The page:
How Athletes Integrate Yoga In Their Workouts

How Athletes Integrate Yoga In Their Workouts

For a long time, many athletes viewed yoga as a “soft” practice without much relevance to their training regimens. Increasingly, top athletes are discovering the many values of yoga. The reasons for choosing yoga and the exact methods of incorporating it are as individual as the athlete, but most are seeking the same basic benefits. Here is a look at the science behind the benefits that athletes can get from yoga, as well as some suggestions for incorporating these same practices into your own workouts.

Core Strength
Your core is the complex system of muscles that control the overall alignment of your body. Top athletes need a powerful core to propel them through the movements they make on a daily basis. Many different yoga positions build core strength, making them easy to incorporate into any workout. Focus on those positions that require you to balance on your hands and knees or hands and feet, such as Downward Dog, the Plank Pose, and Cat-Cow.

Stretching and Flexibility
Competitive athletes need maximum flexibility and lean, smooth, stretched out muscles. It is important to stretch before any workout, so why not start things off with some yoga poses designed for dynamic stretching? Classical Sun Salutations are practiced throughout numerous branches of yoga, traditionally in the early morning, and are appropriate for beginners.

At the end of your workout, don’t forget to cool down. Shavasana, or the Corpse Pose, is a traditional yoga class ender that can help you bring your workout to a satisfactory conclusion.

Injury Prevention
Yoga of all styles is extremely beneficial in helping athletes prevent injuries. Strains, sprains, and repetitive use injuries are much less likely to occur when the body is in proper alignment, the strength and flexibility are as high as possible, and the muscles are regularly stretched. It really doesn’t matter which type of yoga you choose to reap these benefits from, as long as you commit to regular practice. Choose the style that best fits your existing workout regimen.

Body Awareness and Mental Toughness
A huge part of being a top athlete is an acute awareness of where your body is in space and how it is reacting at all times. Yoga teaches you to turn your focus inward and become aware of what is happening internally. Choose the style of yoga that speaks to you the most, and commit to performing its mental practices as well as its poses. Becoming aware of your body lets you adjust it as needed to prevent pain and maximize functioning.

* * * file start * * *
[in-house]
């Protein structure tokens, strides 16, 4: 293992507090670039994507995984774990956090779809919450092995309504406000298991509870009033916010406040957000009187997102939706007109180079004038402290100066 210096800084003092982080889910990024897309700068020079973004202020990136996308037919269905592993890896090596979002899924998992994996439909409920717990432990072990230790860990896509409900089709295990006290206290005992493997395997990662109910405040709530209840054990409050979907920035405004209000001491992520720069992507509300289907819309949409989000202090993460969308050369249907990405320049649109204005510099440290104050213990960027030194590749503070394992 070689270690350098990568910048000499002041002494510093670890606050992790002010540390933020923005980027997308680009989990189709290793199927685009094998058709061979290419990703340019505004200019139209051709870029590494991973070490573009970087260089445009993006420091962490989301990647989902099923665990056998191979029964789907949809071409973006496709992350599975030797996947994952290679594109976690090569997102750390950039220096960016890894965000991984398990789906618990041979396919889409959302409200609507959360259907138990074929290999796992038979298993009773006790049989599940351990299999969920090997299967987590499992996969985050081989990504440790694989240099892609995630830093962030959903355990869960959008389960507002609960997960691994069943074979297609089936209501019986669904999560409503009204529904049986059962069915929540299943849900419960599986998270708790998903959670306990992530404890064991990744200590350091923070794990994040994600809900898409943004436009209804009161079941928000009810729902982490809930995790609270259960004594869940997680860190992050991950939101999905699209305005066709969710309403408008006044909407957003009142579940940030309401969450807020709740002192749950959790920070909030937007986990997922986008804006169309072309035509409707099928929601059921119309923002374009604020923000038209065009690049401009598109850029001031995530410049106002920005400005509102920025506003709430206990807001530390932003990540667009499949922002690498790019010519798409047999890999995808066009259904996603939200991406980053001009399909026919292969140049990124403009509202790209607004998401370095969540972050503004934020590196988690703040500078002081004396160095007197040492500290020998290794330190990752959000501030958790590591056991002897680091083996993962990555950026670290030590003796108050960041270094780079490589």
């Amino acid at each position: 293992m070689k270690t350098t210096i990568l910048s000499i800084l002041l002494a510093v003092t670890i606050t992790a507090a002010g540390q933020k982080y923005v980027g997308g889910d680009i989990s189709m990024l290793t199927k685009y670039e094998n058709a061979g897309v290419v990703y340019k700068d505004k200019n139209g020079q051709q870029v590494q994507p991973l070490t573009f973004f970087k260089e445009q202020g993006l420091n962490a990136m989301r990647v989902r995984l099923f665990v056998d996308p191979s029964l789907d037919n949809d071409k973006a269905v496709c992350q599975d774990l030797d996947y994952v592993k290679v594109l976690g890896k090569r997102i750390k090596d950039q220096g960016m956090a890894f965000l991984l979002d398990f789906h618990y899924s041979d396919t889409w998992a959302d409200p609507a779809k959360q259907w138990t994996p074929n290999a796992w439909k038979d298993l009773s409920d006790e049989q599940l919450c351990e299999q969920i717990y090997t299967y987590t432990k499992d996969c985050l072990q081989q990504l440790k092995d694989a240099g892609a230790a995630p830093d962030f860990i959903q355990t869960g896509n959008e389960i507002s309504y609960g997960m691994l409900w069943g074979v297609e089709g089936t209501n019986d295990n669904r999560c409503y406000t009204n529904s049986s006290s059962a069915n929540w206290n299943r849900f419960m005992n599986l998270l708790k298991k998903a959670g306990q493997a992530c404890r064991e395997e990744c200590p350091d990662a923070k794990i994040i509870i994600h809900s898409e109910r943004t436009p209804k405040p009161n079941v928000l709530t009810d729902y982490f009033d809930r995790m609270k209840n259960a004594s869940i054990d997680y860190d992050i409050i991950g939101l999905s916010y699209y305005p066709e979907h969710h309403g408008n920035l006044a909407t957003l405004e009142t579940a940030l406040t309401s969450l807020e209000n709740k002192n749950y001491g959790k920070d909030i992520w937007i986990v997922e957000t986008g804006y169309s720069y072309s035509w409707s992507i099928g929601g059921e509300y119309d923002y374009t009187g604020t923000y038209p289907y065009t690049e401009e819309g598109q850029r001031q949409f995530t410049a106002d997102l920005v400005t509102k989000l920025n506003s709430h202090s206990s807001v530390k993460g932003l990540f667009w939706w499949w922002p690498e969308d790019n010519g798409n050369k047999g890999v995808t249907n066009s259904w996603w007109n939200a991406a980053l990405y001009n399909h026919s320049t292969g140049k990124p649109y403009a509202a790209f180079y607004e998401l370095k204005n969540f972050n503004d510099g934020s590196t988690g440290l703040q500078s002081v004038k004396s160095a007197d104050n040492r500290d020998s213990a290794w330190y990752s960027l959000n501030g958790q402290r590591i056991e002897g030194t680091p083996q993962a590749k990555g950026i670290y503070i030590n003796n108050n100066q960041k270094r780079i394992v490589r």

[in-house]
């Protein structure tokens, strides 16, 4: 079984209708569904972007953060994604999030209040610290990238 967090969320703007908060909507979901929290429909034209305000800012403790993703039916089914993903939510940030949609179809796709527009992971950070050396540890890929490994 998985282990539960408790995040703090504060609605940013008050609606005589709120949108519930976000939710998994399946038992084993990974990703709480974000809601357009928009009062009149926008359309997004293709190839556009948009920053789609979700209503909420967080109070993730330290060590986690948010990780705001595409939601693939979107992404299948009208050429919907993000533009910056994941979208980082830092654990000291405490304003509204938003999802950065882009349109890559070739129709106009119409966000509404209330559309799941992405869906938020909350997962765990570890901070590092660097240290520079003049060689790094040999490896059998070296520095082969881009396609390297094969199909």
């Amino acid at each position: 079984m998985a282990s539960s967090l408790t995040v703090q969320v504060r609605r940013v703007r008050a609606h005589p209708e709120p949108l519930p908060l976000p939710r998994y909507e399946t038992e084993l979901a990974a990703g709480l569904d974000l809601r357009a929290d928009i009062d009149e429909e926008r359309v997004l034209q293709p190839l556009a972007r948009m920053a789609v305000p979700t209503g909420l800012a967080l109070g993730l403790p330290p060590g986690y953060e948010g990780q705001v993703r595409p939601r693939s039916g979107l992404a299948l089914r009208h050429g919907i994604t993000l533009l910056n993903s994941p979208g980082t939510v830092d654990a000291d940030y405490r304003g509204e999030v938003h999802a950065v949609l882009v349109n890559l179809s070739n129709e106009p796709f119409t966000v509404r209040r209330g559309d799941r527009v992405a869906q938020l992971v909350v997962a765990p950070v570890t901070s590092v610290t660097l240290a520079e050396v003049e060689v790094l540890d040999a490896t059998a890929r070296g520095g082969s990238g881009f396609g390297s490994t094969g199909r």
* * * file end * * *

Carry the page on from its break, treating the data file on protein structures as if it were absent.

Along with a growing awareness of your body, yoga also provides an increasing awareness of your own mental state. You will learn to use breathing and intentional movements to calm yourself, accept fleeting thoughts without judgment, and become more fully present in each moment. These qualities help top athletes enter the “zone,” or the head space in which they are ready to perform at their best. Whichever style of yoga you choose, mental toughness is an excellent side benefit.

Power Yoga
Although it can actually do more harm than good during their seasons, many athletes are turning to power yoga as a way to remain in top form during the off-season. This gym-based yoga style developed in the United States during the 1990s. Rather than the slow stretching and meditation that many Americans think of when picturing yoga, power yoga is a high-energy fitness workout. It developed out of the Ashtanga yoga style, but does not follow a set series of poses.

If you are looking for a hard-hitting yoga class that will rapidly build your overall fitness level, power yoga might fit the bill. Note that you should already be in good health and reasonably fit before you begin. If you are somewhat out of shape, consider starting with another style of yoga and then progressing to power yoga as you build strength and flexibility.

Megan Williams

“Megan Williams is the community coordinator for CenteredYoga.com. Centered Yoga provides yoga teacher training and certification in Thailand. To learn more, visit http://www.centeredyoga.com.”